How did the Great Awakening contribute to the independent spirit of American colonists?

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pohnpei397 eNotes educator| Certified Educator

The Great Awakening contributed to the development of an “independent spirit” among American colonists because it reduced the power of hierarchical religious sects.  It contributed, instead, to a situation in which people thought more for themselves about issues of religion.

Prior to the Great Awakening, Americans typically belonged to hierarchical churches.  They were told what to believe by their church leaders.  They were not really encouraged to think for themselves.  We can argue that this would cause them to lack an “independent spirit.” 

The Great Awakening reduced the power of such churches.  It encouraged people to break away from the belief that worshipping God consisted of obeying certain rules.  Instead, it encouraged them to seek personal relationships with God and to seek their own personal understanding of God’s word.  This would be likely to cause people to have more of an independent spirit in all aspects of their lives.  If they were good enough to be able to think for themselves on something as important as the health of their souls, they would be good enough to think for themselves on issues of government and other such things.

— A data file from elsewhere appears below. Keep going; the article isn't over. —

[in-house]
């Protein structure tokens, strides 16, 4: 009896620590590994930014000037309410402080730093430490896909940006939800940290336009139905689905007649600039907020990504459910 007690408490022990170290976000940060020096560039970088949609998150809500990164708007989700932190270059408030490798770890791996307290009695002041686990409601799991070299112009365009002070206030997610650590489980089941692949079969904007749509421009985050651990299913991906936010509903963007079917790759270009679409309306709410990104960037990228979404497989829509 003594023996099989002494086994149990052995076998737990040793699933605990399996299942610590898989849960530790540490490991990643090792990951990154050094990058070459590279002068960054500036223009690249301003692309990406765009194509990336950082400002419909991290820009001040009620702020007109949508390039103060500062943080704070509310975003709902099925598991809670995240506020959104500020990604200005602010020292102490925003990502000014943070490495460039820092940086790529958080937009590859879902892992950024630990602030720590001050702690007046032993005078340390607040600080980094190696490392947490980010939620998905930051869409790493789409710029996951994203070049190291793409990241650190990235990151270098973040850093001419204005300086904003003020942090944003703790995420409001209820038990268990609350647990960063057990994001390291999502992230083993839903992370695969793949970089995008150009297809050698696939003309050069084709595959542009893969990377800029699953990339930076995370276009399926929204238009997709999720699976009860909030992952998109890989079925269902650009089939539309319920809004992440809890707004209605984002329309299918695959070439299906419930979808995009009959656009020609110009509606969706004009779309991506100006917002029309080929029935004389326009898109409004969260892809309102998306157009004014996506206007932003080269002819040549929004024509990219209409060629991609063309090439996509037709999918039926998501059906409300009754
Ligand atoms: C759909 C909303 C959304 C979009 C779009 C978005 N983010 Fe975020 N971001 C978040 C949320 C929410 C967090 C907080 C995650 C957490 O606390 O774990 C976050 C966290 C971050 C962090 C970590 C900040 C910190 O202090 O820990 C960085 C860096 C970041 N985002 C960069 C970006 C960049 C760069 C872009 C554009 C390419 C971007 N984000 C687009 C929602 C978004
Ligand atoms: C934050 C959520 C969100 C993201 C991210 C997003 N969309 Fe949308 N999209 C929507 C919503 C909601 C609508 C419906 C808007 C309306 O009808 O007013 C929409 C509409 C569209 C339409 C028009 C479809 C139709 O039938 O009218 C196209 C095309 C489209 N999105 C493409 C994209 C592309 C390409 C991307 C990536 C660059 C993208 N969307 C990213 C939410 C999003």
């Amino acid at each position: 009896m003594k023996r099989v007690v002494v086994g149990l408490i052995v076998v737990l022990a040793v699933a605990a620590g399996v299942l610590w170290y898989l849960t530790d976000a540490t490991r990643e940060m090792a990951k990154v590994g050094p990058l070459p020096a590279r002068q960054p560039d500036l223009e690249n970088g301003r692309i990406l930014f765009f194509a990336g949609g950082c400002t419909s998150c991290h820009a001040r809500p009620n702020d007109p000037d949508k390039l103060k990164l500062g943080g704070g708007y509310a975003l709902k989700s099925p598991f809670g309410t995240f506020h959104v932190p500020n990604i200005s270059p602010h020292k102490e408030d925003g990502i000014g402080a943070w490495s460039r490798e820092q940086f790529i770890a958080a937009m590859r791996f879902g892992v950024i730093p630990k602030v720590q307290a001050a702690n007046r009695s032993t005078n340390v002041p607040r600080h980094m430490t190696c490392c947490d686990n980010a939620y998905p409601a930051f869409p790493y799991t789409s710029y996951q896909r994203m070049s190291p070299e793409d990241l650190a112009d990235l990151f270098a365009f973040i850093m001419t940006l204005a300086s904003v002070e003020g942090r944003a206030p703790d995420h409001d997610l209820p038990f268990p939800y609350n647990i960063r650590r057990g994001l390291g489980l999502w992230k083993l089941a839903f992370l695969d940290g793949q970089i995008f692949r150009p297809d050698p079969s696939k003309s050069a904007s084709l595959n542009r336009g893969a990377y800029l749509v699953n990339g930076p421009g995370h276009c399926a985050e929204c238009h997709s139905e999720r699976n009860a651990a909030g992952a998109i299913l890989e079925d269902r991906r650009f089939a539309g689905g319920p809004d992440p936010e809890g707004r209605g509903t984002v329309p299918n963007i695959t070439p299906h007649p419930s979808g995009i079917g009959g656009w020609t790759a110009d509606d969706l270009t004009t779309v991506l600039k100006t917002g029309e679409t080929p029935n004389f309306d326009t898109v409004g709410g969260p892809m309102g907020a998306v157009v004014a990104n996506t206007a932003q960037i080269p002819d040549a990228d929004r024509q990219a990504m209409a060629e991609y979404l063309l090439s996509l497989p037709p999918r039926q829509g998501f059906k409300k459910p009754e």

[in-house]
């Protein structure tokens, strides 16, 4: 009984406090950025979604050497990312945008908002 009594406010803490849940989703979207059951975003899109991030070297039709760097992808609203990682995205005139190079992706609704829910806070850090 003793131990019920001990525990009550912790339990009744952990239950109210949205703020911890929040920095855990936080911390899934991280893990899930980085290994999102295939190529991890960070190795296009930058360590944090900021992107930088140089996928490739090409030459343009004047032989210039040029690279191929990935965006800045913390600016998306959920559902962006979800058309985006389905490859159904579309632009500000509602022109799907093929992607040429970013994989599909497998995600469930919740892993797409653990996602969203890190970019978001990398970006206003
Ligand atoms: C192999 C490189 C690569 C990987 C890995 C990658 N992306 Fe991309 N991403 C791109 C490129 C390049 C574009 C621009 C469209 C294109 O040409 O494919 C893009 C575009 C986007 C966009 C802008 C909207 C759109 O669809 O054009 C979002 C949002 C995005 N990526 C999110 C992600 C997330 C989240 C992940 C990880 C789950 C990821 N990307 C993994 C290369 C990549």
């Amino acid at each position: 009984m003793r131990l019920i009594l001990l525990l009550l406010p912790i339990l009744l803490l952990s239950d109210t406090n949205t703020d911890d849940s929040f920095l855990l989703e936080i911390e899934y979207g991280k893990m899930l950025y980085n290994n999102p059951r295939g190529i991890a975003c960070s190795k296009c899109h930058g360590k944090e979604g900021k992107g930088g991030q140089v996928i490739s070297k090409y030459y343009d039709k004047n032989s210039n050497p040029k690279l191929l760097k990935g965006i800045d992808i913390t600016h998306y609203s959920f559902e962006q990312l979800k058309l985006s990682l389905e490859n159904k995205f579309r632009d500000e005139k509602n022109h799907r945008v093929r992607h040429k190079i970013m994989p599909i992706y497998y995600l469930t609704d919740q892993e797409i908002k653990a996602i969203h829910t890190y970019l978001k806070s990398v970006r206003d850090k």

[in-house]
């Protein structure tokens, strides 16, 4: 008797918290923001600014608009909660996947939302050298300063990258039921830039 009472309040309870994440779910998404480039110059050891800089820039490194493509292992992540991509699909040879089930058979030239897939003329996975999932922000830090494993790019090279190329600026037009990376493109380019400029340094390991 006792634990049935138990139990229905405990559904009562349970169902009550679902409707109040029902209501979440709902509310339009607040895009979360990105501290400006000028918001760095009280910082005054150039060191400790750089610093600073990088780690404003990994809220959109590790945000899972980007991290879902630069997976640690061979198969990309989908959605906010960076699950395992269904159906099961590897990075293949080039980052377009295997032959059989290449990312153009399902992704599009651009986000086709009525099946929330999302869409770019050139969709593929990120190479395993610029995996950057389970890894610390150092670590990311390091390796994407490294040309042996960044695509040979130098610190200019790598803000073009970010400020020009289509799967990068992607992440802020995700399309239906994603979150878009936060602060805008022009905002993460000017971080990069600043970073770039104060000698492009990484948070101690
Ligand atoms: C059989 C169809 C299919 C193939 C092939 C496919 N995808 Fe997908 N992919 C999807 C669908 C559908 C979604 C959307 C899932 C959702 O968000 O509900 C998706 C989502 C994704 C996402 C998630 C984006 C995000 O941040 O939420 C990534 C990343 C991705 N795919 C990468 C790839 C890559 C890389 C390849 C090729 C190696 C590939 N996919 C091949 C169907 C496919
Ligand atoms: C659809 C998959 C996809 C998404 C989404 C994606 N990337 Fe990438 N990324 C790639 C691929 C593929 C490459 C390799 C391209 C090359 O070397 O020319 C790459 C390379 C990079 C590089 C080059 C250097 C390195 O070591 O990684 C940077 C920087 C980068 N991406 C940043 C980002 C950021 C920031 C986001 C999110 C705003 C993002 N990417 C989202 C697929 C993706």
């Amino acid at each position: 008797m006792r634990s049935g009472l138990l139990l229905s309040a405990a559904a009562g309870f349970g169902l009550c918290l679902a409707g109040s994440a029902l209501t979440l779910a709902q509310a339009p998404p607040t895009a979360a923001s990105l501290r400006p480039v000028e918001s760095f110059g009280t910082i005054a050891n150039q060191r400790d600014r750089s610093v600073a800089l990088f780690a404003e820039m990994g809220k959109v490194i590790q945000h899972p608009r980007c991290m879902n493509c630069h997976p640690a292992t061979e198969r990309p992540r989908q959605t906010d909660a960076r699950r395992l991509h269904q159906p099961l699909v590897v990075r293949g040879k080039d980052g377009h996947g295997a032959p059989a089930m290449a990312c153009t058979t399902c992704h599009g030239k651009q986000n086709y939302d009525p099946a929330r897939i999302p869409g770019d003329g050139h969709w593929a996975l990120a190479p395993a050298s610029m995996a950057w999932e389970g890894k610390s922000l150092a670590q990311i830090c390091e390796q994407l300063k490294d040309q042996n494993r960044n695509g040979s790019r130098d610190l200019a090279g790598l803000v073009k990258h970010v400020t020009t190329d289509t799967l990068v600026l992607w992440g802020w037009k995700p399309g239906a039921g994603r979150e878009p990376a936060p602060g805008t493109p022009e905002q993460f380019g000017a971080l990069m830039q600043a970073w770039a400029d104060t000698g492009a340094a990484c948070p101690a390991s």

samson98 eNotes educator| Certified Educator

The Great Awakening helped establish an independent American spirit in several ways, but I would like to focus on the way it affected "the individual." The Great Awakening emphasized the role of the individual in salvation and Christian practice. Historically (especially in the Catholic Church), Christians had emphasized the communal vision of salvation--the idea that salvation is found within the Church and that apart from the Church one cannot be saved. Great Awakening preachers taught, in contrast, that one could have a relationship with Jesus Christ independent of the Church.

This elevation of the role of the individual was closely linked to the philosophical ideas of the Enlightenment, which had begun to prevail during this historical era. Many Enlightenment philosophers argued, for instance, that the government derived its powers from the collective group of individual citizens, not from divine or hereditary right. Since every citizen was in a sense sovereign, it only made sense that the form of government should reflect that. Hence the revolutionary spirit promoted a form of democratic republicanism.